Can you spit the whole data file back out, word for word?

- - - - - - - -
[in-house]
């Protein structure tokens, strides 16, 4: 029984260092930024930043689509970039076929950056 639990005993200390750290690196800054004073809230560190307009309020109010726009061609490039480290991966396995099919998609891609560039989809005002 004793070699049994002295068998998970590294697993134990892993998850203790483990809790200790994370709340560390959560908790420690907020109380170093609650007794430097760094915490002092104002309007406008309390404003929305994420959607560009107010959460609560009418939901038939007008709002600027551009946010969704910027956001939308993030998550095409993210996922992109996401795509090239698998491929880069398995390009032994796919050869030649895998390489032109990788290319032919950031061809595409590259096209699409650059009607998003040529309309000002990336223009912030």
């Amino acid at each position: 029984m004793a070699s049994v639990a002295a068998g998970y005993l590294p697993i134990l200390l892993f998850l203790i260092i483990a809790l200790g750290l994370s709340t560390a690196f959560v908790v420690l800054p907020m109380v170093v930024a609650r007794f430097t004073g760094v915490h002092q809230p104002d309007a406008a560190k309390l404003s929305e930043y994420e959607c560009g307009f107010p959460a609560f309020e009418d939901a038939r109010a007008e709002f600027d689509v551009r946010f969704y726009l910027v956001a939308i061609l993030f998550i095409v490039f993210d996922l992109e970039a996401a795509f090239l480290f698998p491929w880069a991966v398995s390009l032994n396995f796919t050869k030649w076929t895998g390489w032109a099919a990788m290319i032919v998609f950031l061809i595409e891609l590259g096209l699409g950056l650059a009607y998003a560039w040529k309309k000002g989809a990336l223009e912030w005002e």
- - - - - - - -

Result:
[in-house]
């Protein structure tokens, strides 16, 4: 029984260092930024930043689509970039076929950056 639990005993200390750290690196800054004073809230560190307009309020109010726009061609490039480290991966396995099919998609891609560039989809005002 004793070699049994002295068998998970590294697993134990892993998850203790483990809790200790994370709340560390959560908790420690907020109380170093609650007794430097760094915490002092104002309007406008309390404003929305994420959607560009107010959460609560009418939901038939007008709002600027551009946010969704910027956001939308993030998550095409993210996922992109996401795509090239698998491929880069398995390009032994796919050869030649895998390489032109990788290319032919950031061809595409590259096209699409650059009607998003040529309309000002990336223009912030």
């Amino acid at each position: 029984m004793a070699s049994v639990a002295a068998g998970y005993l590294p697993i134990l200390l892993f998850l203790i260092i483990a809790l200790g750290l994370s709340t560390a690196f959560v908790v420690l800054p907020m109380v170093v930024a609650r007794f430097t004073g760094v915490h002092q809230p104002d309007a406008a560190k309390l404003s929305e930043y994420e959607c560009g307009f107010p959460a609560f309020e009418d939901a038939r109010a007008e709002f600027d689509v551009r946010f969704y726009l910027v956001a939308i061609l993030f998550i095409v490039f993210d996922l992109e970039a996401a795509f090239l480290f698998p491929w880069a991966v398995s390009l032994n396995f796919t050869k030649w076929t895998g390489w032109a099919a990788m290319i032919v998609f950031l061809i595409e891609l590259g096209l699409g950056l650059a009607y998003a560039w040529k309309k000002g989809a990336l223009e912030w005002e």